Previous testing of the ProRes codec comparing it the Avid DNxHD codec yielded some unexpected results when Adobe After Effects was used to generate test media. While the Avid codec made the round trip from Media Composer 2.7 to After Effects and back without issue, the ProRes codec showed what appears to be an YUV to RGB conversion issue.
Further testing reveals that the issue is not consistent between a recent beta release of Adobe After Effects 8/CS3 and After Effects 7.
Pictured (click to enlarge) are the waveform and vectorscope images when the original ProRes 422 HQ material is placed on V1 of a Final Cut Pro 6 timeline and the same image placed on V2 after being run through After Effects with no changes made to the image – the clip was placed in an AE timeline and simply re-rendered with ProRes 422 HQ.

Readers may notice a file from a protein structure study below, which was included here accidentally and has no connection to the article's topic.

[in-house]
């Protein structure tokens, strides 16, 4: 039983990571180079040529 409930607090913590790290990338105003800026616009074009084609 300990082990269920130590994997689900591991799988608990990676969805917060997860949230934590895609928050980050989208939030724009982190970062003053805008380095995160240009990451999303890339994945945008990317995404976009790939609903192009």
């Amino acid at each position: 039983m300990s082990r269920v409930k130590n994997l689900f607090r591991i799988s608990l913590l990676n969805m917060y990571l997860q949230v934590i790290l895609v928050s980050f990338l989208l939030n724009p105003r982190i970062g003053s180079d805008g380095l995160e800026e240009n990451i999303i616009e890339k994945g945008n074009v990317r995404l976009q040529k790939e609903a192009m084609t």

For the time being I don’t recommend using Adobe After Effects to render ProRes 422 material. While we can be confident this issue will be addressed shortly, this is exactly the kind of gotcha that can be expected when a new codec is released in the latter phases of a beta cycle. I’ve been transcoding clips to the Animation codec with Final Cut’s Media Manager before going to After Effects. Allowing FCP to handle the YUV-RGB conversions seems to work well.
The bigger lesson is that whenever a new codec is introduced to your workflow it should be tested in the applications it will be used in.
Looking down the road, color space, codec, and file format, and frame rate conversions will be with us for a long time. Make hardware and software decisions with eye towards the future and compatibility.